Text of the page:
After listening to episode #265 of Shop Talk Show, where Chris Coyer mentioned he wanted to sound “like the guy on the radio”; I was compelled to share my knowledge of radio studios.
I was in the broadcast industry from 1997 to 2013 where I started as a part-time DJ and eventually became chief engineer.
During my time in radio, I purchased millions of dollars in equipment and built dozens of studios.
Below is a laundry list of equipment you might find in a typical radio station:
It all starts here. A quality microphone is going to get you further than any other piece of equipment on this list.
In the on-air studio, most radio stations have either an Electro-Voice RE20 ($500) or a Shure SM7B ($400). These microphones are dynamic which means they’re built to withstand the daily abuse and chaos of a live show.
The RE20 is ubiquitous. It’s the microphone. It’s even in the TEChnology Hall of Fame. Watch any radio show (that is also on TV), such as The Herd, The Dan Patrick Show, Pat McAfee, etc… and they all use RE20s.
Moving from the on-air booth to the production studio, you might find a condenser microphone like a Neumann TLM-103 ($1,300) or a Behringer B-1 ($99) which is a real bargain compared to the TLM-103.
Why the change from dynamic to condenser? Production Studios are where all the commercials are recorded. It’s a highly controlled environment (compared to the chaos of a live broadcast) and condenser microphones are known for their excellent audio fidelity along with warmer, more pleasant sound reproduction. It’s important to note that not all radio stations use a condenser mic, and often RE20s are used throughout.
As Chris Enns mentioned in the podcast, a microphone isn’t going to change a person’s voice. All the expensive equipment in the world isn’t going to make your voice sound, as they say in the radio biz, “deeper than whale sh@#”.
You will probably find either a Symetrix 528e ($300) or DBX 286s ($250). The Symtrix 528e however is been discontinued and the DBXs are gaining popularity.
In addition to “massaging” your voice with EQ and a De-Esser in real time, these boxes also have a noise gate, which will help eliminate background noise, and a compressor, which will keep your voice at the same volume – even if you yell.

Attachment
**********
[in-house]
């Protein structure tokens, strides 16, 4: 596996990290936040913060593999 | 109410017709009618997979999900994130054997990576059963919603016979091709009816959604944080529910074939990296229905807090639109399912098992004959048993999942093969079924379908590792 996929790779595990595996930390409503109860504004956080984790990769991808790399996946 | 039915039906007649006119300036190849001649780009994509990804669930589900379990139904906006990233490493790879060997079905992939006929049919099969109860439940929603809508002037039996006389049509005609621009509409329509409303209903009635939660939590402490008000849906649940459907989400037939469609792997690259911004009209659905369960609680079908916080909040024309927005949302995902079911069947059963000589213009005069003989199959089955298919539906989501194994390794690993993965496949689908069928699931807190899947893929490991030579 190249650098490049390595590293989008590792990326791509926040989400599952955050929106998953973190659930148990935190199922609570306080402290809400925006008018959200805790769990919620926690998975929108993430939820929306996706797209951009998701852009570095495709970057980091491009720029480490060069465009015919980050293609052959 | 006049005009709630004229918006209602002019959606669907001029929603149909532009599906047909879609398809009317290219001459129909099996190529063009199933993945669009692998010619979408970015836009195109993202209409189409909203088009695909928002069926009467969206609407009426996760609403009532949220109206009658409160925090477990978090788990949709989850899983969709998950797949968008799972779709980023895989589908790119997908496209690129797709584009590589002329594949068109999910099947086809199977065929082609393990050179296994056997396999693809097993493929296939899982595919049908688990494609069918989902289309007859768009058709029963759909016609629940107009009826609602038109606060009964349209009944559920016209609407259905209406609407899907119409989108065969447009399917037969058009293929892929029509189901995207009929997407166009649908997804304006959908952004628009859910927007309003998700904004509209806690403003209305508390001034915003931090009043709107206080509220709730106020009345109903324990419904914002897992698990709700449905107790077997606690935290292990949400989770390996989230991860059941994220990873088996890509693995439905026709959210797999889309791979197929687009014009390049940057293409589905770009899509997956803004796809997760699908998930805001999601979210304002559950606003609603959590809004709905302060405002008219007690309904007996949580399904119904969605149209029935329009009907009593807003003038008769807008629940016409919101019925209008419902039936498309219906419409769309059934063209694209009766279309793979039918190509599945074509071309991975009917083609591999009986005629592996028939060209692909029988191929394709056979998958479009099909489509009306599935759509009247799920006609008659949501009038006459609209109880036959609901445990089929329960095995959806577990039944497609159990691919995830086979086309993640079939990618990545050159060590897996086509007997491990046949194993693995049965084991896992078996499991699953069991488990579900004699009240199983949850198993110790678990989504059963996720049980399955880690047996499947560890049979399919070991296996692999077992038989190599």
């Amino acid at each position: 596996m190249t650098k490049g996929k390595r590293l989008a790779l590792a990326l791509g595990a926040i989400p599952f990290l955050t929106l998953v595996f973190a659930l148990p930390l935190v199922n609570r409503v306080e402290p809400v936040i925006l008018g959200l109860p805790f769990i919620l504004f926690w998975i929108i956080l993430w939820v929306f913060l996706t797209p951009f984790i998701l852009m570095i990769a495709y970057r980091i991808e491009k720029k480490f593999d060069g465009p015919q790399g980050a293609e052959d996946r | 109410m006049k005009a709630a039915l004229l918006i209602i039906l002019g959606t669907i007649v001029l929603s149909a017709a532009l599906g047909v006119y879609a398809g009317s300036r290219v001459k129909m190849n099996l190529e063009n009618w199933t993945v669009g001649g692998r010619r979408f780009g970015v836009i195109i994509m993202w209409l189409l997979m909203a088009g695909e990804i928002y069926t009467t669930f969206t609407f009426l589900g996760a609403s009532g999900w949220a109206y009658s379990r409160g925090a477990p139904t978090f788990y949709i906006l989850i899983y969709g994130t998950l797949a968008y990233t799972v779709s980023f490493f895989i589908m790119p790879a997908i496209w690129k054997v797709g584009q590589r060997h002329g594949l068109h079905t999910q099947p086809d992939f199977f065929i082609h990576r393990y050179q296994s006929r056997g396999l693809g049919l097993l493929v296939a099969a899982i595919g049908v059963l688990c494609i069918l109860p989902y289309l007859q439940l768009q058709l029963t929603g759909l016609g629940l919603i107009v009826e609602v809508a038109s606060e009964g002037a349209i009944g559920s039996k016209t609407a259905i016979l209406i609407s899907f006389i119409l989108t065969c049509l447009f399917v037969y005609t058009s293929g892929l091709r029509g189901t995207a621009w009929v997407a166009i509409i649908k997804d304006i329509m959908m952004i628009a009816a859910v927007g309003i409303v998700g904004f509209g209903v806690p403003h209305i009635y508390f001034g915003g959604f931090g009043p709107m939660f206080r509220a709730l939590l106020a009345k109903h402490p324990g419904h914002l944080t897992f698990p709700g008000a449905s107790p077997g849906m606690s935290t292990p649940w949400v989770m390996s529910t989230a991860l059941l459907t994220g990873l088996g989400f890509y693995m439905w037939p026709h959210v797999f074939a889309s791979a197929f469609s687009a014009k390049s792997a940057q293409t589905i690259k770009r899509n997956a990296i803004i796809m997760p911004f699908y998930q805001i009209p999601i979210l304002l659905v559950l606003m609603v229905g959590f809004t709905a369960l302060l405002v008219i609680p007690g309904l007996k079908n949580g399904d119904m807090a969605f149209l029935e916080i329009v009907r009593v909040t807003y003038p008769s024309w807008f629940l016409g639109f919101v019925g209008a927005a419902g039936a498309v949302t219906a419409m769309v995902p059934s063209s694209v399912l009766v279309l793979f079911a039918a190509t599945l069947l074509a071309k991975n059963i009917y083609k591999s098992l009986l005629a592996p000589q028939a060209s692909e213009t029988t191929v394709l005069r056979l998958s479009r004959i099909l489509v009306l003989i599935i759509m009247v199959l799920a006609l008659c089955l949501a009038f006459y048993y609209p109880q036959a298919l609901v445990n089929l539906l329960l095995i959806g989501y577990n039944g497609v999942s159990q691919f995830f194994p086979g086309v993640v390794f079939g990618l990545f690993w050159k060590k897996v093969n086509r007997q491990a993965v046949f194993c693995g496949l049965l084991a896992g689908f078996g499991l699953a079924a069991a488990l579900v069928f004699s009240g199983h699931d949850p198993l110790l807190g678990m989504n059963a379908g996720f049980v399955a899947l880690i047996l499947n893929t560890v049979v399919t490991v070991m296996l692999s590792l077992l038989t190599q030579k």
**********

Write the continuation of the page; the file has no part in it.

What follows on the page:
There’s probably not a USB input anywhere in sight (except maybe on the computer that records phone calls) because professional applications demand XLR connections– or more recently many audio interfaces are moving to ethernet. You’ll need to drop some serious cash on a Broadcast Console ($5,000-15,000) to achieve the level of tech.
For podcasting though, using a 12-channel Behringer Xenyx X1204 USB ($189) or a Mackie PROFX12V4 ($329) mixer is more than enough.
Industry-standard is Adobe Audition (subscription based), formerly named and often still referred to as “Cool Edit”. This software has been around since the ’90s.
Lots of carpets and audio foam ($30) will clean things up so much!
You hit the nail on the head when you mentioned closing the doors, and windows, turning off notifications, and asking the family to turn off the TV. Quiet rooms are your friend!
You will also need two, 6-foot XLR cables ($18). (One cable goes from mic –> preamp, and the other cable is for the preamp –> USB mixer)
How does a radio DJ sound so amazing?
It’s because their voice is going through a $15,000 audio processor before being transmitted to your radio. This is the radio industry’s “secret weapon”.
These processors do it all: multi-band compression, multi-band EQ, and limiting. Basically, they turn all audio sources (DJ vocals, music, commercials, etc…), into very loud, yet clean audio.
The next time you listen to an FM radio station, take note of how the volume is consistent from song to song. These audio processors are where the term “audio wars” came from. When FM radio stations in the 80s competed to sound the loudest on the dial, without sounding distorted. The louder a radio station was, the more likely you were to stay tuned in which is true, even today.
You don’t need to spend thousands to sound amazing. A decent audio chain (quiet room + microphone + preamp + USB input), will take you well on your way to sounding like a radio DJ.
BTW: You should also read my review of the Behringer B-1 vs Neumann TLM-103 microphones…it’s fascinating because it really comes down to the equipment surrounding the audio chain.
I hope this helps! Feel free to ping me if you have questions.
Disclosure: most of the links above are affiliate links.
While the Dan Patrick Show does use Symetrix 528E processors, I believe that they are actually using AKG C4500B-BC condenser mics. 😉